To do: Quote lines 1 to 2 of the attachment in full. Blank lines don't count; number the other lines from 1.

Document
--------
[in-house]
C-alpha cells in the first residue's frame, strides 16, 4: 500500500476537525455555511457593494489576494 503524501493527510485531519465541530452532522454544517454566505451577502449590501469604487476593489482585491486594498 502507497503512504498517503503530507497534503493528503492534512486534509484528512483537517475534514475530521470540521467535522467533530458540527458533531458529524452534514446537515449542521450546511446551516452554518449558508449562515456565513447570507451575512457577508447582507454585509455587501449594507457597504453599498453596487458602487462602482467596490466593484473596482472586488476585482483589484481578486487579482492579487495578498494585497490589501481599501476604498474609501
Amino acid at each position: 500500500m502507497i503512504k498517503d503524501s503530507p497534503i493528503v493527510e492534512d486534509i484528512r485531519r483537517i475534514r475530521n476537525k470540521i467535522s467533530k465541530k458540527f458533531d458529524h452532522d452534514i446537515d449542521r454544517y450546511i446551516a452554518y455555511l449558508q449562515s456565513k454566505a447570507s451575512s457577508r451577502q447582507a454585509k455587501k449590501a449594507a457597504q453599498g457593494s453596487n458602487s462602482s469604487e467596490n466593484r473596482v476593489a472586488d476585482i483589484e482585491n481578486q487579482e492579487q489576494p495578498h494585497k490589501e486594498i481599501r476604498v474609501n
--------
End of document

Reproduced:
[in-house]
C-alpha cells in the first residue's frame, strides 16, 4: 500500500476537525455555511457593494489576494 503524501493527510485531519465541530452532522454544517454566505451577502449590501469604487476593489482585491486594498 502507497503512504498517503503530507497534503493528503492534512486534509484528512483537517475534514475530521470540521467535522467533530458540527458533531458529524452534514446537515449542521450546511446551516452554518449558508449562515456565513447570507451575512457577508447582507454585509455587501449594507457597504453599498453596487458602487462602482467596490466593484473596482472586488476585482483589484481578486487579482492579487495578498494585497490589501481599501476604498474609501